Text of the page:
A Cheat Sheet for San Francisco Tourists

Jun 20 at 6am

Dear reader: Print this out, fill in the blank with the name of a friend, relative, or other visitor who is planning a trip here, and send it to them before their trip.  


Listen, ______________. I know that after your neighbors’ visit to San Francisco they bragged about riding a cable car and eating clam chowder at Fisherman’s Wharf, and showed you hilarious photos of themselves as prisoners on Alcatraz. And yes, I can’t believe I live here and don’t do any of those things regularly. Wait, yes, I can. And I wish you wouldn’t do them either, but if you must, here are some insider tips to get the most out of San Francisco’s tourist spots.

Attire

Think you’re done packing? Wrong. Put another light jacket in your bag. Trust me. While you’ve got that suitcase open, remove your high heels and fancy shoes. Break out the good old sneaks because you’re going to be hoofin’ it up some no-nonsense hills. San Francisco is where good shoes come to die.

Muni

The bus doors open three ways – when you step down on the step, touch the door handles, or push and hold down the circle button with arrows on the outside of the bus. The best way to get a whole bus full of people to yell at you is to fail to remember how to open the doors. 

If you must ride Muni during rush hour (8 a.m.–10 a.m. or 5 p.m.–7 p.m.), count the number of stops you need to stay on because sometimes it’s difficult to see or hear the next stop announcements. If the bus is really crowded, it could be difficult to even see out the windows. Now that I think of it, just avoid Muni during those times, especially if you have giant luggage. 

Muni costs $2 in exact change (but for youth, seniors, the disabled, and Medicare riders, it’s $0.75, with ID required). You’ll probably get an eye roll or two if you have to rummage for change and hold up the bus. To make it easier, just get a one-, three-, or seven-day visitor’s pass. Whatever you do, make sure that you do pay the fare; otherwise, you may be pulled off the bus and saddled with a fine of up to $110.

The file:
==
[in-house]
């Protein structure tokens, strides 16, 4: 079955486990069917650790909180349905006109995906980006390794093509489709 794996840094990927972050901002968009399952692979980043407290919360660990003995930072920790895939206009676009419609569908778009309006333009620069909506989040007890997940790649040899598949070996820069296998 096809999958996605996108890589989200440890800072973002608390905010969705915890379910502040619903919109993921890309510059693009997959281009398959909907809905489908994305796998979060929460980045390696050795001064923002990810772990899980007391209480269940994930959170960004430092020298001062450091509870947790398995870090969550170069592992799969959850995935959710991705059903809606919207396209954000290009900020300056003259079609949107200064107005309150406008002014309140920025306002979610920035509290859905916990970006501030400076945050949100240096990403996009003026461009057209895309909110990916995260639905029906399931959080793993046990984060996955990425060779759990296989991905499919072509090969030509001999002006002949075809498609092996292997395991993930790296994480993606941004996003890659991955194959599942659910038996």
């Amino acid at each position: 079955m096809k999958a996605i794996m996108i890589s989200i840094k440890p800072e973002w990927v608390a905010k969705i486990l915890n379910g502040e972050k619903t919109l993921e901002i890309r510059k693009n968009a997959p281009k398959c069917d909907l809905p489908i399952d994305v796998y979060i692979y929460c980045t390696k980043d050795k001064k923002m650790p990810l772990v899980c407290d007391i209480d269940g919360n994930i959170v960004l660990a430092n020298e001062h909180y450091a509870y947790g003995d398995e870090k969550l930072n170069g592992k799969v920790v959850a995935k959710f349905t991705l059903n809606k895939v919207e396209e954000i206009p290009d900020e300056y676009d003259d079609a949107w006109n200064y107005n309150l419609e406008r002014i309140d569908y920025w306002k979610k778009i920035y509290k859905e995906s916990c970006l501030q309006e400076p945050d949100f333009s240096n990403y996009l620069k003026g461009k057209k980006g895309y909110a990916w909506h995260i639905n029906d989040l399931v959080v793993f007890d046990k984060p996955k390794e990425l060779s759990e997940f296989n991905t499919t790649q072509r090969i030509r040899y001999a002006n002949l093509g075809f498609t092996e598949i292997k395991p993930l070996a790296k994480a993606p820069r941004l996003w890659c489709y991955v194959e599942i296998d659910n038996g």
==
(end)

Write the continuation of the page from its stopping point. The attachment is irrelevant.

Escalators

On escalators, especially in Muni and BART stations, make sure to stand on the right and walk up the stairs on the left. So if you don’t want to hike, stay on the right and let the pros get by you.

People with clipboards

They want you to make a charity donation, sometimes in exchange for a smiley-face sticker. Just know that when they tell you that you are under arrest for being too happy.

Cable cars

Nearly every morning I walk by the Powell Street cable-car turnaround and see a huge line. That line is for suckers. Catch the cable car at another stop – basically, any other stop. If you want an equally charming public-transit experience and a trip up Market Street, ride the F train. It’s a great way to get to the Castro and see the city on the way. And riding the F train is something locals actually do.

Also, for the love of your limbs, please don’t hang off the side of the cable car!

Restaurants 

Most of San Francisco’s best places to eat and drink aren’t anywhere near the touristy areas. The Lower Haight has Rickybobby. Inner Richmond has Burma Superstar. The Marina has Betelnut. And literally any restaurant in the Mission will be better than the regular tourist spots. Check out Eater SF for the latest and greatest, or just look for places off the beaten path with long lines out the door. Those are the places you want to go, and the wait is worth it. 

When you pick up the bill, please do not obnoxiously protest about the Healthy SF fees. We know, we know. Remember that San Francisco is a crazy-expensive city to live in, so a 20% tip is the bare minimum. 

Fisherman’s Wharf

As a local,unless you work at Fisherman’s Wharf, you’ll find that there’s absolutely no reason to go there – OK, besides In-N-Out Burger, but that’s what Postmates is for, right? If you just absolutely have to go to Fisherman’s Wharf, skip the clam chowder in a bread bowl and watch the Giants game at Pier 23 instead. If you must do the chowder thing before you leave San Francisco, go to the Boudin Bakery on Market and New Montgomery Streets instead. As long as dolls don’t give you night terrors, visit the Musée Mécanique. Take a load off after hiking the hills all day to grab an ice cream (or an Irish coffee at the Buena Vista Cafe, if it’s chilly), and watch crazy people swim at Aquatic Park. If you want to see the sea lions, walk along the Embarcadero and try to spot some from another pier before throwing yourself into the crowds at Pier 39.